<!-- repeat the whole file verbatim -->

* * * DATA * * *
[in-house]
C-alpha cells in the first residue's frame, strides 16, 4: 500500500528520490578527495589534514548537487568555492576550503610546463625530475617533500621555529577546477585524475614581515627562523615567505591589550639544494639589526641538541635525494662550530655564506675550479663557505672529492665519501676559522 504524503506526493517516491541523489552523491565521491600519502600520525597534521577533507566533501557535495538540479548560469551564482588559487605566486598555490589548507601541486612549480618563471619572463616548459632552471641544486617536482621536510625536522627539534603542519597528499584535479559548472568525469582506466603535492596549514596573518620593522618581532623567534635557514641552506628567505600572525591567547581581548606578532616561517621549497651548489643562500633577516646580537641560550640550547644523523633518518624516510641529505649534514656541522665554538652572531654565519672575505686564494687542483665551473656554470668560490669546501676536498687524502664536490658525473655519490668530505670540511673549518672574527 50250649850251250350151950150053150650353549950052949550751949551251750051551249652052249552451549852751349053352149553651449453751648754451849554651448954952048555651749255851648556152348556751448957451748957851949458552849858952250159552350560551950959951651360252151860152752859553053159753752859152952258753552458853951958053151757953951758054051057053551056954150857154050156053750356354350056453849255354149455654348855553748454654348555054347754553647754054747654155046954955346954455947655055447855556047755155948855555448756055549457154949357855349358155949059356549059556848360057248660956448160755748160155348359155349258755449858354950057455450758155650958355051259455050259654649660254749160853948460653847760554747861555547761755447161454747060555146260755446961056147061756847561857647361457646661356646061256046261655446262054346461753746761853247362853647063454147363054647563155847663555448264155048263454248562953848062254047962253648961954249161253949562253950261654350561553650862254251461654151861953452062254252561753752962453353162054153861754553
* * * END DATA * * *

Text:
[in-house]
C-alpha cells in the first residue's frame, strides 16, 4: 500500500528520490578527495589534514548537487568555492576550503610546463625530475617533500621555529577546477585524475614581515627562523615567505591589550639544494639589526641538541635525494662550530655564506675550479663557505672529492665519501676559522 504524503506526493517516491541523489552523491565521491600519502600520525597534521577533507566533501557535495538540479548560469551564482588559487605566486598555490589548507601541486612549480618563471619572463616548459632552471641544486617536482621536510625536522627539534603542519597528499584535479559548472568525469582506466603535492596549514596573518620593522618581532623567534635557514641552506628567505600572525591567547581581548606578532616561517621549497651548489643562500633577516646580537641560550640550547644523523633518518624516510641529505649534514656541522665554538652572531654565519672575505686564494687542483665551473656554470668560490669546501676536498687524502664536490658525473655519490668530505670540511673549518672574527 50250649850251250350151950150053150650353549950052949550751949551251750051551249652052249552451549852751349053352149553651449453751648754451849554651448954952048555651749255851648556152348556751448957451748957851949458552849858952250159552350560551950959951651360252151860152752859553053159753752859152952258753552458853951958053151757953951758054051057053551056954150857154050156053750356354350056453849255354149455654348855553748454654348555054347754553647754054747654155046954955346954455947655055447855556047755155948855555448756055549457154949357855349358155949059356549059556848360057248660956448160755748160155348359155349258755449858354950057455450758155650958355051259455050259654649660254749160853948460653847760554747861555547761755447161454747060555146260755446961056147061756847561857647361457646661356646061256046261655446262054346461753746761853247362853647063454147363054647563155847663555448264155048263454248562953848062254047962253648961954249161253949562253950261654350561553650862254251461654151861953452062254252561753752962453353162054153861754553